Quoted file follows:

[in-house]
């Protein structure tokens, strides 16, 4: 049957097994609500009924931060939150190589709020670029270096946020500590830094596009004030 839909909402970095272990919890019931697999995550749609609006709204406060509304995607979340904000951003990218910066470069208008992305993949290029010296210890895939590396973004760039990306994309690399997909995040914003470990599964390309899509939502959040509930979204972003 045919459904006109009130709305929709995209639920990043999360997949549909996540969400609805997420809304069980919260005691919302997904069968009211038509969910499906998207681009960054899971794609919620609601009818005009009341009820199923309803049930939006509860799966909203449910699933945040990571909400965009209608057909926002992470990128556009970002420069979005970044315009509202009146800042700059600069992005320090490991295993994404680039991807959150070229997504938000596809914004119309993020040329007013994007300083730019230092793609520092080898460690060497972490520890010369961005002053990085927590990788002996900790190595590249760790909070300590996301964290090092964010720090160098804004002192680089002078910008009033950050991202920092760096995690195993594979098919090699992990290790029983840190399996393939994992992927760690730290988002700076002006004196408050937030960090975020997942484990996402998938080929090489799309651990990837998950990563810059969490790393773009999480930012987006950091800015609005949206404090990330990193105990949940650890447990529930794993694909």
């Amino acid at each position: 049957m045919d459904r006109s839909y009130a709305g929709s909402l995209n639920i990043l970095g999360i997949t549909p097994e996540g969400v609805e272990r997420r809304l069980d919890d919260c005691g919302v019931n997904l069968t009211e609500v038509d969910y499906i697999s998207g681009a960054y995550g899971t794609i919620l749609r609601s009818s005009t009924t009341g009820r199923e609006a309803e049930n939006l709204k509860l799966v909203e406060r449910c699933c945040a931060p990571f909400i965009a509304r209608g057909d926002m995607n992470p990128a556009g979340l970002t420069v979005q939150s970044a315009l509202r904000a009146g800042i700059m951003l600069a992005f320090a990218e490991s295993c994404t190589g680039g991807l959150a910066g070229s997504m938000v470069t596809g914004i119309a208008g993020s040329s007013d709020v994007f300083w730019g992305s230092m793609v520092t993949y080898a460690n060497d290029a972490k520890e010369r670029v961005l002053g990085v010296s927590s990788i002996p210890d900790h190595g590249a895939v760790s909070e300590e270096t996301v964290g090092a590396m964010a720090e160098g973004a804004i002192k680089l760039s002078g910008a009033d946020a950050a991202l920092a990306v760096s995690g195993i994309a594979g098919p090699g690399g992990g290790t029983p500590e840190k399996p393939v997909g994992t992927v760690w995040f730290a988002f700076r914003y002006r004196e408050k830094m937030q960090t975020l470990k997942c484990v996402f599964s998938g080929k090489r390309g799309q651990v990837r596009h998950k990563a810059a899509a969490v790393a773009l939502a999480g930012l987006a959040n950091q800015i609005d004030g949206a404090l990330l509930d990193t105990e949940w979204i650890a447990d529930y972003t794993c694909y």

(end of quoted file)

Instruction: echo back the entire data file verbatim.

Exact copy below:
[in-house]
């Protein structure tokens, strides 16, 4: 049957097994609500009924931060939150190589709020670029270096946020500590830094596009004030 839909909402970095272990919890019931697999995550749609609006709204406060509304995607979340904000951003990218910066470069208008992305993949290029010296210890895939590396973004760039990306994309690399997909995040914003470990599964390309899509939502959040509930979204972003 045919459904006109009130709305929709995209639920990043999360997949549909996540969400609805997420809304069980919260005691919302997904069968009211038509969910499906998207681009960054899971794609919620609601009818005009009341009820199923309803049930939006509860799966909203449910699933945040990571909400965009209608057909926002992470990128556009970002420069979005970044315009509202009146800042700059600069992005320090490991295993994404680039991807959150070229997504938000596809914004119309993020040329007013994007300083730019230092793609520092080898460690060497972490520890010369961005002053990085927590990788002996900790190595590249760790909070300590996301964290090092964010720090160098804004002192680089002078910008009033950050991202920092760096995690195993594979098919090699992990290790029983840190399996393939994992992927760690730290988002700076002006004196408050937030960090975020997942484990996402998938080929090489799309651990990837998950990563810059969490790393773009999480930012987006950091800015609005949206404090990330990193105990949940650890447990529930794993694909």
């Amino acid at each position: 049957m045919d459904r006109s839909y009130a709305g929709s909402l995209n639920i990043l970095g999360i997949t549909p097994e996540g969400v609805e272990r997420r809304l069980d919890d919260c005691g919302v019931n997904l069968t009211e609500v038509d969910y499906i697999s998207g681009a960054y995550g899971t794609i919620l749609r609601s009818s005009t009924t009341g009820r199923e609006a309803e049930n939006l709204k509860l799966v909203e406060r449910c699933c945040a931060p990571f909400i965009a509304r209608g057909d926002m995607n992470p990128a556009g979340l970002t420069v979005q939150s970044a315009l509202r904000a009146g800042i700059m951003l600069a992005f320090a990218e490991s295993c994404t190589g680039g991807l959150a910066g070229s997504m938000v470069t596809g914004i119309a208008g993020s040329s007013d709020v994007f300083w730019g992305s230092m793609v520092t993949y080898a460690n060497d290029a972490k520890e010369r670029v961005l002053g990085v010296s927590s990788i002996p210890d900790h190595g590249a895939v760790s909070e300590e270096t996301v964290g090092a590396m964010a720090e160098g973004a804004i002192k680089l760039s002078g910008a009033d946020a950050a991202l920092a990306v760096s995690g195993i994309a594979g098919p090699g690399g992990g290790t029983p500590e840190k399996p393939v997909g994992t992927v760690w995040f730290a988002f700076r914003y002006r004196e408050k830094m937030q960090t975020l470990k997942c484990v996402f599964s998938g080929k090489r390309g799309q651990v990837r596009h998950k990563a810059a899509a969490v790393a773009l939502a999480g930012l987006a959040n950091q800015i609005d004030g949206a404090l990330l509930d990193t105990e949940w979204i650890a447990d529930y972003t794993c694909y």